More of a lake than a pond, Little Rock is nestled between mountains in a gorgeous area of Vermont trails. We decided to stop for a break, as Rocket Girl was there waiting for us, and we talked with a group of recent college grads who were hanging out on a tent platform next to the lake. Out on the water was a couple in a canoe, and we each debated swimming. A few minutes later the couple (part of the college grad group) arrived at the shore and offered us the canoe. Obviously having to take them up on the opportunity, Santa, Legs, Dorothy, Naila puppy, and myself piled into the boat and pushed out for a trip across the lake. I'd love to tell you the canoe was of the utmost construction quality, but it really was just a canoe-like shaped piece of styrofoam with metal bracing keeping it together. We far exceeded its weight capacity, as made evident by the two inches of sidewall visible above water. Regardless, we paddled off into the lake. Halfway out, Legs and I recreated the iconic scene from Titanic on the bow of the boat, standing with our arms out like Leonardo de Caprio and Kate Winslet. This worked well until I nearly fell overboard, so we sat back down. Arriving at the other side of the lake, Dorothy and Santa wanted to explore a rock cliff to see if they could jump off into the water. Legs, Naila, and I stayed in the canoe, and I paddled us out and around in the water as we watched Santa assess the situation on shore. He decided he was ready to jump, but first wanted to toss down some things he had in his pockets. I parked the boat by the rock cliff some 20' under him, and he tossed two items down. Realizing that one of them would completely miss the canoe, I reached out to grab it, missing it, and extended myself far enough out that I ended up falling into the lake in an attempt to rescue this unknown object. Resurfacing after my unintentional swim, I was greeted by hysterical laughter from all dry persons around me, as I then continued the unintentionally comedic act by trying to get back in the styrofoam vessel without dumping Legs out of it. Once situated, I learned that I'd in fact jumped in the water to save a rock that Santa had been carrying. A rock. I dove in the water to rescue a rock. How's that for friendship?? Anyways, Santa and Dorothy decided to jump off the rock face and swim back across the lake, as Legs and I took the canoe back alongside them. I pulled it up on shore and we talked for a while with the grads as Santa and Dorothy finished their cross-lake swim. The weekend group offered us food, which we gladly took them up on, and one guy who lives up by Hanover, NH offered to bring us to resupply later next week when the trail crosses by his town, which we'll absolutely take him up on. As the saying goes, the Trail provides.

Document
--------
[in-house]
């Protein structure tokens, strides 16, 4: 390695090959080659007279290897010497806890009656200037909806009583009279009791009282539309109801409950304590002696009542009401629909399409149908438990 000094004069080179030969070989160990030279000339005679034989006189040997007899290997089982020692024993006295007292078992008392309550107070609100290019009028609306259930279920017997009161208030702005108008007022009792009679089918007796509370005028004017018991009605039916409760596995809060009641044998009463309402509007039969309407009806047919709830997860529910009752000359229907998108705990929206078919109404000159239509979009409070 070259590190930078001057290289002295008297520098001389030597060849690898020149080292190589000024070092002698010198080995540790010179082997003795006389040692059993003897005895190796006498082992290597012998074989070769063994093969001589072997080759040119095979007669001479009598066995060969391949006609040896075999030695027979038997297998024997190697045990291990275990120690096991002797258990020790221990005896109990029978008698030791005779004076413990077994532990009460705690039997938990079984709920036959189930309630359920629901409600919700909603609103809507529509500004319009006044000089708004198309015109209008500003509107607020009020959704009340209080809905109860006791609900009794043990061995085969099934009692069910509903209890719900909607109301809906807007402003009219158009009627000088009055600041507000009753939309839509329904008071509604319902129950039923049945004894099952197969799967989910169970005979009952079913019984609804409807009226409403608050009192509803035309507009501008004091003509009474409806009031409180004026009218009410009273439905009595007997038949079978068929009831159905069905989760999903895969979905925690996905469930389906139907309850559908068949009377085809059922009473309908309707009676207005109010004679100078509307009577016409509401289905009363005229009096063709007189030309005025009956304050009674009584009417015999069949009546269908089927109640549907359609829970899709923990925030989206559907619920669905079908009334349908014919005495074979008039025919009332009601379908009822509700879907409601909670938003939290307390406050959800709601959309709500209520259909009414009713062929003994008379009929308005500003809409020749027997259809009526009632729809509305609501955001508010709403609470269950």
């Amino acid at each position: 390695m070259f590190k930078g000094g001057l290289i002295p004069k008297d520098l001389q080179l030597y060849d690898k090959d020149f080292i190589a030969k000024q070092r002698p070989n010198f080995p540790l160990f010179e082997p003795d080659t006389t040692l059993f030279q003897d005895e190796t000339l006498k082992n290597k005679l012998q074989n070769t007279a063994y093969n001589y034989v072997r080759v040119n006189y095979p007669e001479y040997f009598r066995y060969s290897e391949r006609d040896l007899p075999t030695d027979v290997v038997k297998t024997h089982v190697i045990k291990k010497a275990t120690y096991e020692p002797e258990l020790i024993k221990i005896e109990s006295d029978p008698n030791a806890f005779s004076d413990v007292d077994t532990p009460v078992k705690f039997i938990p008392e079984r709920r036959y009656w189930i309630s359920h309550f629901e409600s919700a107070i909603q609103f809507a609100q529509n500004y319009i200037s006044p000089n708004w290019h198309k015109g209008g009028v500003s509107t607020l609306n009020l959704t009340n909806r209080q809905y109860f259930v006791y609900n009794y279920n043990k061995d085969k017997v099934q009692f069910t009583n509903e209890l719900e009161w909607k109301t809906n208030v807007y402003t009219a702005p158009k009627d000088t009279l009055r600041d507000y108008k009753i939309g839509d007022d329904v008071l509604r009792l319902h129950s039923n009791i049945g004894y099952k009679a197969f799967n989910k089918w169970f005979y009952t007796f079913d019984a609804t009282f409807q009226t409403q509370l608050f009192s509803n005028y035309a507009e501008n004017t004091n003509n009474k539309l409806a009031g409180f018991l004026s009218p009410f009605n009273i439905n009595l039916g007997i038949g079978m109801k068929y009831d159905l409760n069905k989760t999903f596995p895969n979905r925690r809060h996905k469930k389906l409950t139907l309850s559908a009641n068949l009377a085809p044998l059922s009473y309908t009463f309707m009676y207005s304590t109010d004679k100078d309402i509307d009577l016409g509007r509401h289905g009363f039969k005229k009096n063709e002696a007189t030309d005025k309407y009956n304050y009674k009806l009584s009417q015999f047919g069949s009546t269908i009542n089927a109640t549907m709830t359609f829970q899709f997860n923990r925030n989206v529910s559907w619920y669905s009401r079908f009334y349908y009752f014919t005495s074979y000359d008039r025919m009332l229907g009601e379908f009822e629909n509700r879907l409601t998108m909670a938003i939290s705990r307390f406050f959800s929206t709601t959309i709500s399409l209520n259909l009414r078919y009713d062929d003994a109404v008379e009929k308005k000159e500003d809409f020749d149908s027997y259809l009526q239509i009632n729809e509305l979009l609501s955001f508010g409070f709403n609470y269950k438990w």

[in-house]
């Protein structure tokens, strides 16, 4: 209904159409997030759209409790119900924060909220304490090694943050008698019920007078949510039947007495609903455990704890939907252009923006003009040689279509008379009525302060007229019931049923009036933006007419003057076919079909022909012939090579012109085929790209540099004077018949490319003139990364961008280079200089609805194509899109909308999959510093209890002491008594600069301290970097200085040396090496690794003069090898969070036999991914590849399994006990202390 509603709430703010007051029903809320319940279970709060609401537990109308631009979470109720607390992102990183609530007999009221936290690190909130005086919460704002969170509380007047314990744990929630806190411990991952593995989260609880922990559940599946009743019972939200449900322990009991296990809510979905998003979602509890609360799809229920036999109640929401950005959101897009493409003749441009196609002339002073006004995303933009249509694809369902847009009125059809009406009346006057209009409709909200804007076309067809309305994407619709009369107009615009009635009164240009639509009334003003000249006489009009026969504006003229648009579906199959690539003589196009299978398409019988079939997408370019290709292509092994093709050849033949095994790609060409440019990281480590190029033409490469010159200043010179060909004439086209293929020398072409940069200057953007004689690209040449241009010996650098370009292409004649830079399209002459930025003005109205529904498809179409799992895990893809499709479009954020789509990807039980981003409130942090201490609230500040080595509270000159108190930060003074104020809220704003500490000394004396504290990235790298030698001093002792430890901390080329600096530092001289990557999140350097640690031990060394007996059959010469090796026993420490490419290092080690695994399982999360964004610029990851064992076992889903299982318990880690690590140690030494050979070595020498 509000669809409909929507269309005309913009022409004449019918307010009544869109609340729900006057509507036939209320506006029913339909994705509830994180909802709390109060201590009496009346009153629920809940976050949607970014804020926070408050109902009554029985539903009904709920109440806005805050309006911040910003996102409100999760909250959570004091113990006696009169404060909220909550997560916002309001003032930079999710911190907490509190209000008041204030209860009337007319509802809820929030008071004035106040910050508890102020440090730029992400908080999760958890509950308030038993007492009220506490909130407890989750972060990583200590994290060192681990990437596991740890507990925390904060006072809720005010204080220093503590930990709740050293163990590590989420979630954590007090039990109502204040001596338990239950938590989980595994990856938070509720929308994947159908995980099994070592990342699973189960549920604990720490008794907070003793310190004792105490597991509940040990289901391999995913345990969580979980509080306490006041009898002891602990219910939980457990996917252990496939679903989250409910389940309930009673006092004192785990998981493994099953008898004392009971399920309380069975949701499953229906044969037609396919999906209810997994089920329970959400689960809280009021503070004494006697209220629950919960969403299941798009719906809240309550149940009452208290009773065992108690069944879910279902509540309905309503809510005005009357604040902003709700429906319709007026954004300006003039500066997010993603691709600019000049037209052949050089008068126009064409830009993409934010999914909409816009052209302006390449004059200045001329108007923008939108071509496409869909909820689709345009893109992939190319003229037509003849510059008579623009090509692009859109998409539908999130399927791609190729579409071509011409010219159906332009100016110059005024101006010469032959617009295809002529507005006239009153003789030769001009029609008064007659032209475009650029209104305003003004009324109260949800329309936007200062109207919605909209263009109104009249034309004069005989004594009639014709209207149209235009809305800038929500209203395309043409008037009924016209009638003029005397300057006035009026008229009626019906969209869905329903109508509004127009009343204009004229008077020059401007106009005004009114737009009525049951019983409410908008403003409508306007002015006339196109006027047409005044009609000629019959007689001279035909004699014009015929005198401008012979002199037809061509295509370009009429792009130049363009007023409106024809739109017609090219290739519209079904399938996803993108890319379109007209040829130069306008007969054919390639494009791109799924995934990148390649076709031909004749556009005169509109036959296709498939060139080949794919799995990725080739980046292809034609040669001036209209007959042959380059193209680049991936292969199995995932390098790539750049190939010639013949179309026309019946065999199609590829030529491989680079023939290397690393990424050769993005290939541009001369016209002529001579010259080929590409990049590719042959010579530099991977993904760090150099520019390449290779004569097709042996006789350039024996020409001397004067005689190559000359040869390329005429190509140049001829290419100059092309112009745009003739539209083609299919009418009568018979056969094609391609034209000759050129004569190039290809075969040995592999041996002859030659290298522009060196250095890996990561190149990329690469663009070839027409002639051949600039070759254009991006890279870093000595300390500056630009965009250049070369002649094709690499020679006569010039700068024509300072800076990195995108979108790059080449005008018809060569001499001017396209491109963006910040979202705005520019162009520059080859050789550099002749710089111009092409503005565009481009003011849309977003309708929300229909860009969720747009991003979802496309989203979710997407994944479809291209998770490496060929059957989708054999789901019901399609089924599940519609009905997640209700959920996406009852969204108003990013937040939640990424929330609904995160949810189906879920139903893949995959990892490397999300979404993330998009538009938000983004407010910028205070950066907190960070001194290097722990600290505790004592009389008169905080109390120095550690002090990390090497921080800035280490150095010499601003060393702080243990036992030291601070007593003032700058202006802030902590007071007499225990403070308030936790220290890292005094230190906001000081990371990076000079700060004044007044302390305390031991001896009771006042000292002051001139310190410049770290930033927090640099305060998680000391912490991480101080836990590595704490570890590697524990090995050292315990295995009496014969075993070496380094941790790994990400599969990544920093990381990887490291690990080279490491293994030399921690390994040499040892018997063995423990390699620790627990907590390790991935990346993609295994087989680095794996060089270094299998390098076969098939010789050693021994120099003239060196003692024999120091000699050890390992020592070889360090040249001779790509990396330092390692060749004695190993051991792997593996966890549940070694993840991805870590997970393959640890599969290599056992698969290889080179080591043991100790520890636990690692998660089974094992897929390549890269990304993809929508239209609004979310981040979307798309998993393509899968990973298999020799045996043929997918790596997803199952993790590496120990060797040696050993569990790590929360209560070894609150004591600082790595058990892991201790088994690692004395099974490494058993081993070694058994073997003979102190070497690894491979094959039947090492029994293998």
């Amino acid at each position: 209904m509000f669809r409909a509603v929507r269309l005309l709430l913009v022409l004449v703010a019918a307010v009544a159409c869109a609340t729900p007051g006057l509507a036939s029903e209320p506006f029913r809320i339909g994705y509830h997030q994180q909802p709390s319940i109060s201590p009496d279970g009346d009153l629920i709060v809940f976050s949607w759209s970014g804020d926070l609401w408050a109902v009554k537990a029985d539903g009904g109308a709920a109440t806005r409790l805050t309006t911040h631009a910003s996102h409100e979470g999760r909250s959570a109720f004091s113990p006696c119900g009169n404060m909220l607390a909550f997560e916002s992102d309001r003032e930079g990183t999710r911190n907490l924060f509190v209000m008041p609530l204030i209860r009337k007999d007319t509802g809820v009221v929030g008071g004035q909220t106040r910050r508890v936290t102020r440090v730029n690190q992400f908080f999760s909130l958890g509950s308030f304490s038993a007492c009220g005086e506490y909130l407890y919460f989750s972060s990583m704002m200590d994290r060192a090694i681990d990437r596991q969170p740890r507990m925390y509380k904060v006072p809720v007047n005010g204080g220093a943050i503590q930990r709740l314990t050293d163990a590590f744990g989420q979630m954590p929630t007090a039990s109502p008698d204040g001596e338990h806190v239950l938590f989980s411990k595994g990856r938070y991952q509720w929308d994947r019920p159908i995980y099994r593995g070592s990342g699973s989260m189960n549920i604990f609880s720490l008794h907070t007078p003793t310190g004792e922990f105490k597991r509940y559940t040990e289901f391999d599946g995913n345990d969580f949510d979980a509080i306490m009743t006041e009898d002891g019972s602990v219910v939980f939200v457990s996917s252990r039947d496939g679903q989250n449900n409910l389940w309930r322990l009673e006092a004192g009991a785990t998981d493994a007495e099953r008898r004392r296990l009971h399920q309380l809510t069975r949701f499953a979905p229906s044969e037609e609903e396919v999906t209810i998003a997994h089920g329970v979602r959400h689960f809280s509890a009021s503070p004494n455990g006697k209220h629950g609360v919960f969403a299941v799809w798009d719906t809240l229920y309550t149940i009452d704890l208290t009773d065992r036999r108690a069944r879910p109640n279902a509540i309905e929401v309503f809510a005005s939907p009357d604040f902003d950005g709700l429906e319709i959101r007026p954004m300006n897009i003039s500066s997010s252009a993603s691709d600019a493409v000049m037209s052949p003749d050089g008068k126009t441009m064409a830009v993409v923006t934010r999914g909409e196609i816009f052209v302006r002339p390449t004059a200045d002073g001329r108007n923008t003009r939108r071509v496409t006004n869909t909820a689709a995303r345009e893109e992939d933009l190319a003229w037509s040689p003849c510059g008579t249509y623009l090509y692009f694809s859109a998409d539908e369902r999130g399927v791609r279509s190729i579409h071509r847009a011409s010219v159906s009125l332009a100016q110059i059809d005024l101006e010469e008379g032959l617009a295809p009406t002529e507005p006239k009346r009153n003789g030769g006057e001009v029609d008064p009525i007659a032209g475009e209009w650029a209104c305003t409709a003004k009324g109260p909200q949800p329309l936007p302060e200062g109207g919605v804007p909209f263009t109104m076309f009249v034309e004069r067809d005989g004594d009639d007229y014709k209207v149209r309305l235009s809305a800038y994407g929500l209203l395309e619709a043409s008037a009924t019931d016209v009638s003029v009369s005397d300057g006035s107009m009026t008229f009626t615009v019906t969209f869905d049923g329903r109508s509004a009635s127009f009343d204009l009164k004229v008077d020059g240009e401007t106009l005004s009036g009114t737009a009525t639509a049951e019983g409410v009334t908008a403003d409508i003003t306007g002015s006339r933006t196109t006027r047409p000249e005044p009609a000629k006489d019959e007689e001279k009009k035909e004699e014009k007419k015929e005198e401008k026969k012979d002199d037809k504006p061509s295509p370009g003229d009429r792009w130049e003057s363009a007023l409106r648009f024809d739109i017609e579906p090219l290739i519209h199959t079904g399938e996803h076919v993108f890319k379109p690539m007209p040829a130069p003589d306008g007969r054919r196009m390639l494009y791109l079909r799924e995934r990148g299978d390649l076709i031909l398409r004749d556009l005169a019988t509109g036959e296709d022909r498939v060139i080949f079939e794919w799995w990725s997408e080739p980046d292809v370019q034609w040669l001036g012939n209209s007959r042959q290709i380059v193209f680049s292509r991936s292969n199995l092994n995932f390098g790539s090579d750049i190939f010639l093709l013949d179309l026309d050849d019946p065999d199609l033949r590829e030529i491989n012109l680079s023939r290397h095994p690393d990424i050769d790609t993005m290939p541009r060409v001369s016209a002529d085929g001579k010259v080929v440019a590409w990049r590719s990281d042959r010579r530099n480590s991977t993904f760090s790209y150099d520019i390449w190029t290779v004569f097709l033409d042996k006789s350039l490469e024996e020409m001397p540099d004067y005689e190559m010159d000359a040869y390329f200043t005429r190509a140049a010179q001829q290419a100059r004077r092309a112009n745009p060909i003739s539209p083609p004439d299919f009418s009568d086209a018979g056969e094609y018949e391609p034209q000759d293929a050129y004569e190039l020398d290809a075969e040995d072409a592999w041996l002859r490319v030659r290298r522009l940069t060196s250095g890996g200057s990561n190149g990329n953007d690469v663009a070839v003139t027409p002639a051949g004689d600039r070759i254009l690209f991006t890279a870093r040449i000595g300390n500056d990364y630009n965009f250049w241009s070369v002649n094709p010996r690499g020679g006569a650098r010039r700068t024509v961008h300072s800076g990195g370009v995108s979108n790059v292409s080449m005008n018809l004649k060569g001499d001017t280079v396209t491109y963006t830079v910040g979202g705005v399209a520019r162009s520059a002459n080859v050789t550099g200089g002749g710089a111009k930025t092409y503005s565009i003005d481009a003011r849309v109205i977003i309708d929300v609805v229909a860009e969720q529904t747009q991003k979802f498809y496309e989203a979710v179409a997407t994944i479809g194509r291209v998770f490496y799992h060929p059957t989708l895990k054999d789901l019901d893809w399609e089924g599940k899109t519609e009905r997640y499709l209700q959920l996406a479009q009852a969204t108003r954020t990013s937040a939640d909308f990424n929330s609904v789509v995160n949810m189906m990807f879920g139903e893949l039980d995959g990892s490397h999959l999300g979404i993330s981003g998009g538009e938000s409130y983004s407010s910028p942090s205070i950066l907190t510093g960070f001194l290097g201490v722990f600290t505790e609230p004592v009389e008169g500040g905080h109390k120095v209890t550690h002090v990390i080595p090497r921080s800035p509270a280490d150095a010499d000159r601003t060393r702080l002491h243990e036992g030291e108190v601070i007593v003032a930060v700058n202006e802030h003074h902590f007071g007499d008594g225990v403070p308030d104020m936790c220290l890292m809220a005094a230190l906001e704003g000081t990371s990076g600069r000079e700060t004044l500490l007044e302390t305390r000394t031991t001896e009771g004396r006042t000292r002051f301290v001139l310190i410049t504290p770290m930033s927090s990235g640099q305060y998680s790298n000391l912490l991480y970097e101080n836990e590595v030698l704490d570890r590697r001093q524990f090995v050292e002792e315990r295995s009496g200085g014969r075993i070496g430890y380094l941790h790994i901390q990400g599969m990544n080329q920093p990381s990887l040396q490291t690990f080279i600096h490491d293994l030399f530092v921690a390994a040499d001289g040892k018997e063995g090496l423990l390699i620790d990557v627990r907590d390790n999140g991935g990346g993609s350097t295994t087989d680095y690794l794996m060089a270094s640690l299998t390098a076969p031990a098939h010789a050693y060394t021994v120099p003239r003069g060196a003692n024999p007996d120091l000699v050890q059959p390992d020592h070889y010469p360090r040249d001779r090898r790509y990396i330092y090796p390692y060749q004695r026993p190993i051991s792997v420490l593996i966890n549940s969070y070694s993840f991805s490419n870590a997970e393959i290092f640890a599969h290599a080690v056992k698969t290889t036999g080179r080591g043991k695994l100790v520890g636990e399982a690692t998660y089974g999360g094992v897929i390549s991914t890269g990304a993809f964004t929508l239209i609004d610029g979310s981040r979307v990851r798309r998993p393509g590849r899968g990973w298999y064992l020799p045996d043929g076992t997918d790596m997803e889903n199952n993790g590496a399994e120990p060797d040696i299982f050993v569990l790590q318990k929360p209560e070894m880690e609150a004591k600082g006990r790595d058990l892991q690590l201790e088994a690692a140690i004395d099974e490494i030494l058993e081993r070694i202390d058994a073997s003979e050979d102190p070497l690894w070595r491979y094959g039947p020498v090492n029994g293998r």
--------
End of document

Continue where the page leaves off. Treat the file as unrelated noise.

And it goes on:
We said our goodbyes and headed on the remaining 5 miles, having quickly debated spending the night next to the lake. We'd climb up a bit more before the shelter, but arrived there as a group in less than 2 hours time. Due to the proximity to road crossings and the popularity of the Green Mountain National Forest, the shelter and campsites are rather full of weekend hikers. They were happy to make room for us with half the shelter, and we easily fit our group of 5 into space for 4. Cooking dinner and passing around a water bottle of cinnamon whiskey that the grads had also given us, we talked for an hour or so before each of us got into our sleeping bags.
Tomorrow will be another 23+ mile day, perhaps even crossing the 4,200' summit of Killington. All planning has been left to Rocket Girl and Legs, I'm simply along for the ride. The temperatures are supposed to hold steady around the low 80s with a decent bit of humidity, but hopefully early starts and afternoon breaks will alleviate some of the stress that comes from humid and hot days. With only 70 more miles to the New Hampshire border, and a mere 513 miles until the summit of Katahdin, this hike is cruising along. And after days like today, on ski lifts, napping in shelters, and falling out of canoes in the middle of gorgeous lakes nestled into the mountains of Vermont, I'm quite glad I decided to be a part of this group. These are most certainly opportunities I'd have hiked right past.
Take an extra moment to appreciate the present, and have a great weekend.